Crispus Nyaga

Crispus Nyaga is a Nairobi-based trader and analyst. He started trading more than 7 years ago as a student. He has published in several reputable websites like The Street, Benzinga, and Seeking Alpha. He focuses mostly on G20 currencies, commodities like Crude oil and Gold, and European and American large-cap companies.

The DAX index is Germany’s response to the US Dow Jones Industrial Average. The index is made up of the 30 biggest companies in Germany and is used as a measure of how good or bad the economy is performing.

Yesterday, the DAX declined by 25 points and the futures point to a 36 lower open today. This is after investors continue to react to major corporate news from Germany. On Sunday, Deutsche Bank announced its long revitalization plan that fell flat with the market. The new plan involves four main things. First, the bank announced that it will exit its equities trading business. This is a retreat from the bank’s global ambition that might see it shed more than 18,000. Most of the job losses might be in London, New York, and Asia. Second, the bank intends to focus on its German retail operations and financing German companies. Third, the bank intends to create a bad bank that may have more than EUR 7.5 billion in assets. Finally, the bank intends to be a smaller operation that is focused mostly in German operations. Deutsche Bank is a shadow of its former self. It has a market cap of just $13 billion.

Deutsche is not the only German company in trouble. Yesterday, BASF announced that it was slashing its second quarter and full year earnings. BASF is the biggest chemicals company in the world with annual revenues of more than EUR 62 billion. In a statement, the company said that it expets its earnings before interest and taxes and excluding special items to decline by up to 30% from last year’s levels. Previously, the bank had forecasted growth of between 1 and 10%. For Q2, the company said that it expects a 47% YoY decline in profits. This decline will be driven by lower earnings in the materials, chemicals, and agricultural solutions segment. As part of the ongoing restructuring, the company said that it will cut more than 6,000 jobs by the end of 2021.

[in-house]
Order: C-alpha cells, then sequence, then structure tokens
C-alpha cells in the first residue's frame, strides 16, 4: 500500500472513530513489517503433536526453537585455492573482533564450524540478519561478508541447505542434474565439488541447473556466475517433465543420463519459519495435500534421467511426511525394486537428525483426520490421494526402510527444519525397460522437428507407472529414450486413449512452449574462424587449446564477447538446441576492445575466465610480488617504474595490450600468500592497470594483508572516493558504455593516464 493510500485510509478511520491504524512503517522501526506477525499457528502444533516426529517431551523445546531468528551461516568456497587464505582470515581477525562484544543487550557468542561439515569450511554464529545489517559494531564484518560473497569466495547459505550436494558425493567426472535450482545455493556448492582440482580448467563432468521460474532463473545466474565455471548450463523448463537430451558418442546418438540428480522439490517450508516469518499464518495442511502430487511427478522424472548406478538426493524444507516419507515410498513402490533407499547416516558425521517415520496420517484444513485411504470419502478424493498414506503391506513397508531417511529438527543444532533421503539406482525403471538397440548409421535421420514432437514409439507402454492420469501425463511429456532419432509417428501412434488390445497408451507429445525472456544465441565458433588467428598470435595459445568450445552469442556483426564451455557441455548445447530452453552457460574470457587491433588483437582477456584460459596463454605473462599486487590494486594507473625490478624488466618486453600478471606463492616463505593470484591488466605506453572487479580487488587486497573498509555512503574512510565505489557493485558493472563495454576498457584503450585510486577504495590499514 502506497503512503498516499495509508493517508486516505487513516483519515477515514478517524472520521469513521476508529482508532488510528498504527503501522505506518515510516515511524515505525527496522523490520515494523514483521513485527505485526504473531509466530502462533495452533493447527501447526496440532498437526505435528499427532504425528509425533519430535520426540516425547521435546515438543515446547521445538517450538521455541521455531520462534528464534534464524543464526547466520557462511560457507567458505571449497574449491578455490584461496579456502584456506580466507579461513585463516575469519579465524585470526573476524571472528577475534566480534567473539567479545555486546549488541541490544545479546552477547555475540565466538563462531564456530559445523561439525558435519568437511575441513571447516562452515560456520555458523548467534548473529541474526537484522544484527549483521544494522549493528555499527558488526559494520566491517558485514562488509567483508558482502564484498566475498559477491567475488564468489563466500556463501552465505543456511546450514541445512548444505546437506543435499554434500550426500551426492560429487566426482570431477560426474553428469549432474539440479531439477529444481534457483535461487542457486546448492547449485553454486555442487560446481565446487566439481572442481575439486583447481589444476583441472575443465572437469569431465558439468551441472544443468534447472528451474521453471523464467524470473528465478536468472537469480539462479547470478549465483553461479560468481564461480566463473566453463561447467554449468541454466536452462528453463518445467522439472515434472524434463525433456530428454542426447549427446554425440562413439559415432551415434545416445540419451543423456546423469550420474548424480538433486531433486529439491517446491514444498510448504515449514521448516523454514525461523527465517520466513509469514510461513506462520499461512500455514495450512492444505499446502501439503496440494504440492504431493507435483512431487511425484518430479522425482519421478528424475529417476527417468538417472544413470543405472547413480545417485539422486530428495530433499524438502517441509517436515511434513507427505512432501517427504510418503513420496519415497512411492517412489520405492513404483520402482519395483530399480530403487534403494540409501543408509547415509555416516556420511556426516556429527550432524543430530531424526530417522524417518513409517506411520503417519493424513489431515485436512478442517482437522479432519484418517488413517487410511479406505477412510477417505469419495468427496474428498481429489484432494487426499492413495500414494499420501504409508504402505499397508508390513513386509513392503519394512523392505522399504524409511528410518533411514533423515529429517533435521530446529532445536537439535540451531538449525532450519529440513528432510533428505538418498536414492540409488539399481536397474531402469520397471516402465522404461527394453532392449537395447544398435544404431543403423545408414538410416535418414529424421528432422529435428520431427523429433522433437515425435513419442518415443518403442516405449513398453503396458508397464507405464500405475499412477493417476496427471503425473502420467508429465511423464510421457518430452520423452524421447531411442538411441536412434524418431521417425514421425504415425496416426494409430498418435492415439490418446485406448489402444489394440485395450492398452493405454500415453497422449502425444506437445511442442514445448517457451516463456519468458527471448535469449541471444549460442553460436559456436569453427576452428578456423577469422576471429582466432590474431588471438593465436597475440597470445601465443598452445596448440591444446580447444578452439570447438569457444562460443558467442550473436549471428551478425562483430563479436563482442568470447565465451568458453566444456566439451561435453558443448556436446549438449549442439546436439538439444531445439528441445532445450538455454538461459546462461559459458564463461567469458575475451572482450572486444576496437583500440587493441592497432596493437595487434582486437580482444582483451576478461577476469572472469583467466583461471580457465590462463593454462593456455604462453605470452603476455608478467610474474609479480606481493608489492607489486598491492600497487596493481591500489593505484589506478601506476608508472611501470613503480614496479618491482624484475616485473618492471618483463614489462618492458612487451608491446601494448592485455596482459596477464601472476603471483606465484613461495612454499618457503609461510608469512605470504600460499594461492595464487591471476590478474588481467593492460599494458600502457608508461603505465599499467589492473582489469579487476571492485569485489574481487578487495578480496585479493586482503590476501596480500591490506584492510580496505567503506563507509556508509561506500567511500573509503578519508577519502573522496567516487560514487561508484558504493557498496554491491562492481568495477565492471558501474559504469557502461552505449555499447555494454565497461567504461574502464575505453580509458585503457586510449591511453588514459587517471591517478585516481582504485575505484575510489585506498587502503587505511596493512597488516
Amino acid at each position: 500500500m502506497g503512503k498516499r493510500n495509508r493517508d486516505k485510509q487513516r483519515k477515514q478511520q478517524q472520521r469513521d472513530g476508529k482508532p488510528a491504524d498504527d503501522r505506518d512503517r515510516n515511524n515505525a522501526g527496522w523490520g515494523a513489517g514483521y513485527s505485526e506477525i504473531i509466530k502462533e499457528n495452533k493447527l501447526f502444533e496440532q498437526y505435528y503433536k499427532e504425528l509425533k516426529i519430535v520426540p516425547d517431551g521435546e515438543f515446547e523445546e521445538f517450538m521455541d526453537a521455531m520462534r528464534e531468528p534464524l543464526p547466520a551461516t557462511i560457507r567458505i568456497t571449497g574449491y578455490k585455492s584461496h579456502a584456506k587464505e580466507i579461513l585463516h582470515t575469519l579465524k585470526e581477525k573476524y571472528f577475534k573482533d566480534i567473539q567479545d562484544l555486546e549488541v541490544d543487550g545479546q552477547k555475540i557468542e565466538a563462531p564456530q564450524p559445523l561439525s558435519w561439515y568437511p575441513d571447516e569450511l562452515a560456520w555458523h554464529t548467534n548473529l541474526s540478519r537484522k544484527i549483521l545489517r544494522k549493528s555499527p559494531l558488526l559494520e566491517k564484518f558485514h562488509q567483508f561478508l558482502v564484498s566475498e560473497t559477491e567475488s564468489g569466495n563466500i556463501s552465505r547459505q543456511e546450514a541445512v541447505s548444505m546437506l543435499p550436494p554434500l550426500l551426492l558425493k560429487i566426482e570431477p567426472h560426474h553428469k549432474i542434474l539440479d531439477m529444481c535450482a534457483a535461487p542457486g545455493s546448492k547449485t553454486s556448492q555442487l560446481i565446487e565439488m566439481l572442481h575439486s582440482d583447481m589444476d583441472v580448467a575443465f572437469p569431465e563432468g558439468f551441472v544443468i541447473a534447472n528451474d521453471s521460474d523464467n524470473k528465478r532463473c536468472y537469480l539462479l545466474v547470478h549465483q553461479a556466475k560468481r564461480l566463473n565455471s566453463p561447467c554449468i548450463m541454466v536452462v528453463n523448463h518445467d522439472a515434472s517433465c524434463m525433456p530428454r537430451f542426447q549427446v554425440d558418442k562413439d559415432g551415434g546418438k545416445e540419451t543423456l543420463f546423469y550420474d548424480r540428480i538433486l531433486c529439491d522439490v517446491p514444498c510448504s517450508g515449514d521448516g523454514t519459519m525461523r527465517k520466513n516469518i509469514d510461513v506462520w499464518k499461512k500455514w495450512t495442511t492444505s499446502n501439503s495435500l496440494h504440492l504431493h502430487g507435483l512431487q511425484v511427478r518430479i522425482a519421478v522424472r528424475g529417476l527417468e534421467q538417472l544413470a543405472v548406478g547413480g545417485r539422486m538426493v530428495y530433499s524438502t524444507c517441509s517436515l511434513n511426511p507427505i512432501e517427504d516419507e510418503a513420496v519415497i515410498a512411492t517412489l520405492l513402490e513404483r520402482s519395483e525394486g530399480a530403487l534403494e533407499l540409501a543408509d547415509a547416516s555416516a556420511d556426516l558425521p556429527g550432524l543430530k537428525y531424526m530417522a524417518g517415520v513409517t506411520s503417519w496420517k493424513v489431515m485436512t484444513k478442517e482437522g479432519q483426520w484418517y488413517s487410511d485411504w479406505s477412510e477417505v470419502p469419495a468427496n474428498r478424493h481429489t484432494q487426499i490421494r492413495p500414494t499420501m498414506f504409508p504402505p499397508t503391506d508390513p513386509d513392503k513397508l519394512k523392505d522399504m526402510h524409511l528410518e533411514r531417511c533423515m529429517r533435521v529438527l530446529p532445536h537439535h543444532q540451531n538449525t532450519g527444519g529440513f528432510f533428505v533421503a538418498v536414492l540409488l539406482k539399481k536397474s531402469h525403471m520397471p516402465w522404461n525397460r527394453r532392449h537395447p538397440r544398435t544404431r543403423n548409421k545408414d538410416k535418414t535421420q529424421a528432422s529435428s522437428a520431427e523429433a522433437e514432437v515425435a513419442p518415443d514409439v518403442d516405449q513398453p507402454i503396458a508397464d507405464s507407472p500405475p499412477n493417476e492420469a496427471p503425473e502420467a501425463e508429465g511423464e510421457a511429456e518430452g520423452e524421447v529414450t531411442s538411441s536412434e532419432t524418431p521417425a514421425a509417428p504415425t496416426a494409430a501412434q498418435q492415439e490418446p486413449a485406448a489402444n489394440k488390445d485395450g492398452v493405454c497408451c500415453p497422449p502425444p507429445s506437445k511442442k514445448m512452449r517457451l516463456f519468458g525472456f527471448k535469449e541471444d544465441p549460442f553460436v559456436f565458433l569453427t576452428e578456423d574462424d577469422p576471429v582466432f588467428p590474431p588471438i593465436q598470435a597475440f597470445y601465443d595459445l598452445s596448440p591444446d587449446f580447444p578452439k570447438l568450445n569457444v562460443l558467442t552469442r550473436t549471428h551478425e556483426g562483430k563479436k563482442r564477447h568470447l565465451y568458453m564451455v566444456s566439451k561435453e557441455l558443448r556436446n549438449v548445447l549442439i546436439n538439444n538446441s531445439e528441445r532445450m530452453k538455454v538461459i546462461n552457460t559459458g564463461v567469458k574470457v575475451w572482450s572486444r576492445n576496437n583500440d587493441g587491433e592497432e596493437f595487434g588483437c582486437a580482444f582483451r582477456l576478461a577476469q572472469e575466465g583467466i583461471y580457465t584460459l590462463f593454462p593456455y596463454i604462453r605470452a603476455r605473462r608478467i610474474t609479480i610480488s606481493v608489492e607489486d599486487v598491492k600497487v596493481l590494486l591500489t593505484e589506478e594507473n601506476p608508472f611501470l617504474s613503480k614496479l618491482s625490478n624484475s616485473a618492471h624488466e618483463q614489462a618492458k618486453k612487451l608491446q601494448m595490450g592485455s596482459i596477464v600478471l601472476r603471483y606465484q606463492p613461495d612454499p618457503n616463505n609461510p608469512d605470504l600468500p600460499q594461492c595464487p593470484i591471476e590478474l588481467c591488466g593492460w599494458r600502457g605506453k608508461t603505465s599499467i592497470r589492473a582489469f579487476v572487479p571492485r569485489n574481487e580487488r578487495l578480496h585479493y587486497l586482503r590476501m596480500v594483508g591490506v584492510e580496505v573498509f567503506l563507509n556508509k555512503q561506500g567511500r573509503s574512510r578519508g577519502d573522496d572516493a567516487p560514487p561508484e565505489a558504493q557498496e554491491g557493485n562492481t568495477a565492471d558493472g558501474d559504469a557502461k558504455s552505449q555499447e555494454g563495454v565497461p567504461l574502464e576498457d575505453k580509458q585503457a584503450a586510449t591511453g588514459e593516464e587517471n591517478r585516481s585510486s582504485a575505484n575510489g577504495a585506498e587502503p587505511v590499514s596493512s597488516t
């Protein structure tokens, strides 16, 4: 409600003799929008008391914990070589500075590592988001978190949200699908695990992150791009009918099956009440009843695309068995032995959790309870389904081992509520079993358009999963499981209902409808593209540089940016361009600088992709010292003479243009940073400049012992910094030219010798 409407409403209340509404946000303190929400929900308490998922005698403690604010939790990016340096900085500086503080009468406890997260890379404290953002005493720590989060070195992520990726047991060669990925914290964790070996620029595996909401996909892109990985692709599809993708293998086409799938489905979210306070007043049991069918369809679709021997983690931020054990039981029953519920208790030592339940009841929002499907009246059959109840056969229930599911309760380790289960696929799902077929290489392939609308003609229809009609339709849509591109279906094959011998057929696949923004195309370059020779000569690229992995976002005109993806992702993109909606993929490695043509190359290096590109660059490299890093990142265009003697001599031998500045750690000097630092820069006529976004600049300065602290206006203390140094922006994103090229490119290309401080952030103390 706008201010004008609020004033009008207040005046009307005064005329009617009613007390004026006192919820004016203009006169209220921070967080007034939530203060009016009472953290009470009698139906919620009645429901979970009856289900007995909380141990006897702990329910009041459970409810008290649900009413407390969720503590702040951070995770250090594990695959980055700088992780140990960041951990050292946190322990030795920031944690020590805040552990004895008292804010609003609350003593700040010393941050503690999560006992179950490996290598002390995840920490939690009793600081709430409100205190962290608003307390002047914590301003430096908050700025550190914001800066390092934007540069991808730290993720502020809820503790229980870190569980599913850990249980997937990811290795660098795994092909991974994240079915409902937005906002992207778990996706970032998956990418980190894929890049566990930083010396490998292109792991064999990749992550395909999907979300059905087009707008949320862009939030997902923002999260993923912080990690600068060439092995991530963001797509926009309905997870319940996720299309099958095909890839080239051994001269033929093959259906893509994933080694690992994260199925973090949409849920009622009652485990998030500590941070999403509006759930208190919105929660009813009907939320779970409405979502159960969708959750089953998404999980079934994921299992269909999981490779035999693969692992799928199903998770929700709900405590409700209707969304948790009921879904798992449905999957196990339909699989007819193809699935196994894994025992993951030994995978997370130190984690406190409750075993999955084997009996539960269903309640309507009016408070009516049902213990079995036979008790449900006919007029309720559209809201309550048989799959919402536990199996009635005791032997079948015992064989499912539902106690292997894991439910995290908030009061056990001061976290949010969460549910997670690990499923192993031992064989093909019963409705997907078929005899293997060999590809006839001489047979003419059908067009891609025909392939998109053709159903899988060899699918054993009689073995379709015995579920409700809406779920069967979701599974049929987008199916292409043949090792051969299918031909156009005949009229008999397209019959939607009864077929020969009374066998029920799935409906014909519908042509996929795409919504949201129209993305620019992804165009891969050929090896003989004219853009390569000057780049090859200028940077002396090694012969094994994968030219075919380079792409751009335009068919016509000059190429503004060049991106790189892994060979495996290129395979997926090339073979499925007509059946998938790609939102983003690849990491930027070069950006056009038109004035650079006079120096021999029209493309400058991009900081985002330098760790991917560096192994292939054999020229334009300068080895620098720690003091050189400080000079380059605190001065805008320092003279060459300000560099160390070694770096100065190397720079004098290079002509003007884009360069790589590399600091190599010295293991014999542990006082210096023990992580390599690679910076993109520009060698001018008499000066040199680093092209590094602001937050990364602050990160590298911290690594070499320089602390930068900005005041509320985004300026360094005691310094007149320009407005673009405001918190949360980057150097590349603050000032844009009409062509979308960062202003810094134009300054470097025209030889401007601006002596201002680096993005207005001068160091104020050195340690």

On a positive note, Thyssenkrup announced that it was considering selling its unit that manufacturers elevators. The company has received bids from competitors for the unit that is valued at more than $16.8 billion. The company had planned to list the unit in the public markets. Among the firms interested in a stake are CVC Partners and KKR & Co. Elevator rival, Kone has also expressed interests in the unit.

Last week, the DAX index reached a high of €12,650. This changed yesterday when the markets opened after the weekend announcement by Deutsche Bank. The index declined to a low of €12,475. On the chart below, this price is below the 25-day and 14-day moving averages while the RSI has dropped from a high of 80 to the current 38. The index may continue moving lower as investors anticipate more bad news from German companies.

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